Trent Williams said the other night that he stayed in the game because he didn't want to put that pressure on Jaylon Moore to go against Cleveland DE Myles Garrett. What is that fine line of doing what's best for the team and also saving Trent from himself?

"I just think it comes back to, you check with the training staff and they determine whether the injury – they can do testing and things to see if the injury is such that you can play. Then you put it back on the player, say, hey, it's, it appears that you're strong enough, the ankle's in good enough condition. He's like, okay. And then you say to the player, okay, go out and do it. He goes out there and you keep an eye on him and you say, eh, it doesn't look good, or it does look good or it looks okay and you check with the player, say, how you doing? I'm doing fine. You know, it's getting a little like this. Yeah, I'm okay. I think I can do it. Then as the coach, eventually you may have to make the decision, say he's doing well enough to stay in the game or he is not. It's a group decision and ultimately it comes back to the player on the field. Trent was very conscious of it because if you go back to, I don't remember when we played the Rams in the championship game, what year that was, and he played on the high ankle sprain, post-game he said that I probably should have let [OL] Colton [McKivitz] play that game. And so, he was aware of that, understanding that he could do what he could do. But I've been with plenty of players before, that same thing, they've had an injury, they felt a certain way, not a hundred percent, but not so much that they would stay out of a game. They've played a lot of games in that condition and so, they know whether they can do it or not. You have to trust them. And then the more you have a relationship with the player, the more you can then say, yeah, I got you, but you need to come stand on the sideline with me."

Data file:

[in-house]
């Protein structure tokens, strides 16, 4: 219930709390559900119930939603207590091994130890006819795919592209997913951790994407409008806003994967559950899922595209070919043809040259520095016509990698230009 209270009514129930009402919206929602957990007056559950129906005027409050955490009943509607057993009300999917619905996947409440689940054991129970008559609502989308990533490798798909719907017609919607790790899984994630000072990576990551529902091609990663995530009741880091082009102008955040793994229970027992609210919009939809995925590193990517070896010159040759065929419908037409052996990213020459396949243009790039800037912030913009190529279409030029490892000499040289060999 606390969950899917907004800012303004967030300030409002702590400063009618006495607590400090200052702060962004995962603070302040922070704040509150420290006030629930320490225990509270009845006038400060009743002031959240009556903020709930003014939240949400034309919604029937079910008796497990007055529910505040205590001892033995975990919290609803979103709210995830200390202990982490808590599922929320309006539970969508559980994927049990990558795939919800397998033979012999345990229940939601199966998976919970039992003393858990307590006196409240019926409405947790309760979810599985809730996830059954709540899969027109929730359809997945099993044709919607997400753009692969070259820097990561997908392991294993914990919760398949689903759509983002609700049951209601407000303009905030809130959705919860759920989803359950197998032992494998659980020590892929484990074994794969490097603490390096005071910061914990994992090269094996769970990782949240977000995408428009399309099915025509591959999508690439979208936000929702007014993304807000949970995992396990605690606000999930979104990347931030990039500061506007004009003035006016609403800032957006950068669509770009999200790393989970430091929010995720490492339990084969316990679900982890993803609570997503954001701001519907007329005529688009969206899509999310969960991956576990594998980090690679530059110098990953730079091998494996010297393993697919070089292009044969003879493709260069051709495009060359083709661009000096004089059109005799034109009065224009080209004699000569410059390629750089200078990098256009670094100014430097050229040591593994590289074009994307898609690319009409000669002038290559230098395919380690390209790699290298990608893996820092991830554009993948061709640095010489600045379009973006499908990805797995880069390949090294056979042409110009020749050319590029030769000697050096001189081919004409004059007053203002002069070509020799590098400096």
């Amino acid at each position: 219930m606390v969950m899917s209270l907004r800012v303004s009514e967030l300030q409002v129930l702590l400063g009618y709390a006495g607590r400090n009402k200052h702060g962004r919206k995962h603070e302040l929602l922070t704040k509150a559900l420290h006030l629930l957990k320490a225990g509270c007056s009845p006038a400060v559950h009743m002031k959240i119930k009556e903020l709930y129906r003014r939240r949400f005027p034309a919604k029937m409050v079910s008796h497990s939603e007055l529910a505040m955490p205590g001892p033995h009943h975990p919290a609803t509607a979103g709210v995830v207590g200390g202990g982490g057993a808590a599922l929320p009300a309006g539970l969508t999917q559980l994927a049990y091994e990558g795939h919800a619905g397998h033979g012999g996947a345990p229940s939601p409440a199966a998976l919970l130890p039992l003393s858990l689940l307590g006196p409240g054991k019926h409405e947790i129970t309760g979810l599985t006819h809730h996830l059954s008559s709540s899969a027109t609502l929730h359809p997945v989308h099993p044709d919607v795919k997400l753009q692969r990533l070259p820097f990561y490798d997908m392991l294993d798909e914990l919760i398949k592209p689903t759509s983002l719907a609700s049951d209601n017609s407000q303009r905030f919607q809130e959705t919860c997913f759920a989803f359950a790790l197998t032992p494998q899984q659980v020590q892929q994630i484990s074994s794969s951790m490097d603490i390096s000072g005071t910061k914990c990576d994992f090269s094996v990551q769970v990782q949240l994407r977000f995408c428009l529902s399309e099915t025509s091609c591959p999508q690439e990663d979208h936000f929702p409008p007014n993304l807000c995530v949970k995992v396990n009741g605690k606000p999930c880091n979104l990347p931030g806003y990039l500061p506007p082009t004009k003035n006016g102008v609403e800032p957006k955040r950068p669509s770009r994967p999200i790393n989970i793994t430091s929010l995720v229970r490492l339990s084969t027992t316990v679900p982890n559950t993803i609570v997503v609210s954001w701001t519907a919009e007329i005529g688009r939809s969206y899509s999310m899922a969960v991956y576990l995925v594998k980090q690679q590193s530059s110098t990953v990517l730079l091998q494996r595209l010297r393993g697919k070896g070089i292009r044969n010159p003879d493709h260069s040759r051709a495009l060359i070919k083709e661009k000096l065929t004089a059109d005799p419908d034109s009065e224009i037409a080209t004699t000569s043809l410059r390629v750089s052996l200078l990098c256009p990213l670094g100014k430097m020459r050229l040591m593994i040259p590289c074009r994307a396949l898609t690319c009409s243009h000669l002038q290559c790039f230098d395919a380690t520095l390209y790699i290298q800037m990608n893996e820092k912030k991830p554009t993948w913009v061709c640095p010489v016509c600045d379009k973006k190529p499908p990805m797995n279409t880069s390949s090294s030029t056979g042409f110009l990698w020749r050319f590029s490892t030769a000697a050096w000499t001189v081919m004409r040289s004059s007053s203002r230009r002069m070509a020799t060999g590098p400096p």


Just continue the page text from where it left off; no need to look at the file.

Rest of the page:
How did the offense change when Christian McCaffrey wasn't on the field in terms of the coverages you guys faced?

"I think they stayed pretty much the same. I think they had a plan for us and what they decided to do with Christian was just fine to keep doing going forward. I don't think it was something they would've had to change too much with because they had a good plan and it wasn't like it gave away much else. So, it's kind of a coverage they always play and then whether they can help with Christian or not. That's a very general and broad statement because there's a lot of different things that they can do. But it didn't change, I don't think a whole lot. Again, coverages, and how they were handling Christian at that point, we weren't far enough into it for me to really be able to tell. But it didn't change much."

If he's not available, how much of it will be a two back approach or riding the hot hand? How do you balance that?

"I think it still just goes back to, we knew who the next back in the game was. [RB Jordan Mason] J.P. was going to be the next guy in the game, and then [RB] Elijah [Mitchell] was going to play some. And then it is just a matter of as you get a feel of how they're rolling, what we're doing, what we're trying to get done. They both have strengths and weaknesses, probably one a little bit towards the run, another a little bit towards the pass. And so, you want to be able to balance that out, if it's becoming a throw game, it's becoming a run game, who's going to be on a third down since Christian's not going to be? Who's going to be in on first and second? So that's more of it than the hot hand thing. Obviously, if a guy's feeling it and pounding up in there, that hot hand lasts. You give them about three carries in a row and you're like, yeah, he needs to get out for a bit here and put somebody else in. So, it can go either way. But both guys, you kind of play to their strengths."